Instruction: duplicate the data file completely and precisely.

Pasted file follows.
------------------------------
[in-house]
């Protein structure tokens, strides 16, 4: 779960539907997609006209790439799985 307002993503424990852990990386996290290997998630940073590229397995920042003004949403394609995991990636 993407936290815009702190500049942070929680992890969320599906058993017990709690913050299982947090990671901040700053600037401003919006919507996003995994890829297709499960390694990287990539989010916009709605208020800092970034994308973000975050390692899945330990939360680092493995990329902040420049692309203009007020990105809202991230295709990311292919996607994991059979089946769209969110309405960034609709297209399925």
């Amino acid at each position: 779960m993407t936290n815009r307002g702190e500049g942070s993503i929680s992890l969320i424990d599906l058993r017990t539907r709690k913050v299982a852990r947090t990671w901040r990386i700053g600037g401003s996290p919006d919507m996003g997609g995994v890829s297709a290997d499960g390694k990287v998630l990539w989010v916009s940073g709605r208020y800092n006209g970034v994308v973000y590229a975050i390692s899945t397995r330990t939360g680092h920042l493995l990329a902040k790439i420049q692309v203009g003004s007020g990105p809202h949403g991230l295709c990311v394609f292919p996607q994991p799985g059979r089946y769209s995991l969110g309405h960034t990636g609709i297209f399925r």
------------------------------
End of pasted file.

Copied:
[in-house]
């Protein structure tokens, strides 16, 4: 779960539907997609006209790439799985 307002993503424990852990990386996290290997998630940073590229397995920042003004949403394609995991990636 993407936290815009702190500049942070929680992890969320599906058993017990709690913050299982947090990671901040700053600037401003919006919507996003995994890829297709499960390694990287990539989010916009709605208020800092970034994308973000975050390692899945330990939360680092493995990329902040420049692309203009007020990105809202991230295709990311292919996607994991059979089946769209969110309405960034609709297209399925």
């Amino acid at each position: 779960m993407t936290n815009r307002g702190e500049g942070s993503i929680s992890l969320i424990d599906l058993r017990t539907r709690k913050v299982a852990r947090t990671w901040r990386i700053g600037g401003s996290p919006d919507m996003g997609g995994v890829s297709a290997d499960g390694k990287v998630l990539w989010v916009s940073g709605r208020y800092n006209g970034v994308v973000y590229a975050i390692s899945t397995r330990t939360g680092h920042l493995l990329a902040k790439i420049q692309v203009g003004s007020g990105p809202h949403g991230l295709c990311v394609f292919p996607q994991p799985g059979r089946y769209s995991l969110g309405h960034t990636g609709i297209f399925r």